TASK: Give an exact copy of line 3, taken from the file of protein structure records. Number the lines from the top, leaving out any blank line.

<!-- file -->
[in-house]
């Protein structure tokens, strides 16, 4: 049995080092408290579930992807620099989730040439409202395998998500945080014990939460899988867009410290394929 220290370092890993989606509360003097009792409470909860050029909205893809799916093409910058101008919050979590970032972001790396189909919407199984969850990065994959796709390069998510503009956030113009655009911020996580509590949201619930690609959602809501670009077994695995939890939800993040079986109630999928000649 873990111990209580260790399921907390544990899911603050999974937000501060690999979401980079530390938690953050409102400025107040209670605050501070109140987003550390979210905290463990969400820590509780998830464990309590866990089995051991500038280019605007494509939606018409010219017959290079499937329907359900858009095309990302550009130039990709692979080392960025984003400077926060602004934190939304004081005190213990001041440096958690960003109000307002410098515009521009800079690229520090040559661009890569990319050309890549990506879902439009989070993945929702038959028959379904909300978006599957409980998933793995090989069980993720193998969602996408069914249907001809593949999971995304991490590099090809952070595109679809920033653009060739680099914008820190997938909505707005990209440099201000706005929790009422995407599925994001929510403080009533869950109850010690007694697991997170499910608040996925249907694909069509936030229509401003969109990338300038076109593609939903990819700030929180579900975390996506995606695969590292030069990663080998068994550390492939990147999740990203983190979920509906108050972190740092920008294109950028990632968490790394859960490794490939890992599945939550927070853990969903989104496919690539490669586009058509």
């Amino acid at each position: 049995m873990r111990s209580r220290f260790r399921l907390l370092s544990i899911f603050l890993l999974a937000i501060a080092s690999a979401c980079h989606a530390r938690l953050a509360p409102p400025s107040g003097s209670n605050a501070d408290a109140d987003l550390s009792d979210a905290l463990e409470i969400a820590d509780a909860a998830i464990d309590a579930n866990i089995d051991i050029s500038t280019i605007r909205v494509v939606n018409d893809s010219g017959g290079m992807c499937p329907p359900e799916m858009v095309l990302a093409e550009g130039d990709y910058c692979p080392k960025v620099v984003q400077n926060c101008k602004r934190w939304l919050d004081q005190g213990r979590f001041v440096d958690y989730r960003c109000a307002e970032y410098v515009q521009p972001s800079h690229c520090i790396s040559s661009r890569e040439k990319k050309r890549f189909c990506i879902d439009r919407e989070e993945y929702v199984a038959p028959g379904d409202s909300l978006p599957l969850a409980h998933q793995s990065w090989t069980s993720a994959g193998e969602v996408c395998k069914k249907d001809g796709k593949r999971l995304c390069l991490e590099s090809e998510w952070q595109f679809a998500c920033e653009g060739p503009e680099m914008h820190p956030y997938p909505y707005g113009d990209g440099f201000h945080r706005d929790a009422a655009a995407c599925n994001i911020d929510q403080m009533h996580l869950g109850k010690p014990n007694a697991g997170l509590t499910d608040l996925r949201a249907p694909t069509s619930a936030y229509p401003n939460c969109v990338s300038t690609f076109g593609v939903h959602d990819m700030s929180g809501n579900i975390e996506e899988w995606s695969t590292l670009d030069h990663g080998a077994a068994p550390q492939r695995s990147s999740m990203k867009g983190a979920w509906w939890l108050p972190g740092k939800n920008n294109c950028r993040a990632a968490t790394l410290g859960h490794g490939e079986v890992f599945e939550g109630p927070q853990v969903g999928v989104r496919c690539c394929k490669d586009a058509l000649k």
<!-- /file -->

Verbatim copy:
């Amino acid at each position: 049995m873990r111990s209580r220290f260790r399921l907390l370092s544990i899911f603050l890993l999974a937000i501060a080092s690999a979401c980079h989606a530390r938690l953050a509360p409102p400025s107040g003097s209670n605050a501070d408290a109140d987003l550390s009792d979210a905290l463990e409470i969400a820590d509780a909860a998830i464990d309590a579930n866990i089995d051991i050029s500038t280019i605007r909205v494509v939606n018409d893809s010219g017959g290079m992807c499937p329907p359900e799916m858009v095309l990302a093409e550009g130039d990709y910058c692979p080392k960025v620099v984003q400077n926060c101008k602004r934190w939304l919050d004081q005190g213990r979590f001041v440096d958690y989730r960003c109000a307002e970032y410098v515009q521009p972001s800079h690229c520090i790396s040559s661009r890569e040439k990319k050309r890549f189909c990506i879902d439009r919407e989070e993945y929702v199984a038959p028959g379904d409202s909300l978006p599957l969850a409980h998933q793995s990065w090989t069980s993720a994959g193998e969602v996408c395998k069914k249907d001809g796709k593949r999971l995304c390069l991490e590099s090809e998510w952070q595109f679809a998500c920033e653009g060739p503009e680099m914008h820190p956030y997938p909505y707005g113009d990209g440099f201000h945080r706005d929790a009422a655009a995407c599925n994001i911020d929510q403080m009533h996580l869950g109850k010690p014990n007694a697991g997170l509590t499910d608040l996925r949201a249907p694909t069509s619930a936030y229509p401003n939460c969109v990338s300038t690609f076109g593609v939903h959602d990819m700030s929180g809501n579900i975390e996506e899988w995606s695969t590292l670009d030069h990663g080998a077994a068994p550390q492939r695995s990147s999740m990203k867009g983190a979920w509906w939890l108050p972190g740092k939800n920008n294109c950028r993040a990632a968490t790394l410290g859960h490794g490939e079986v890992f599945e939550g109630p927070q853990v969903g999928v989104r496919c690539c394929k490669d586009a058509l000649k």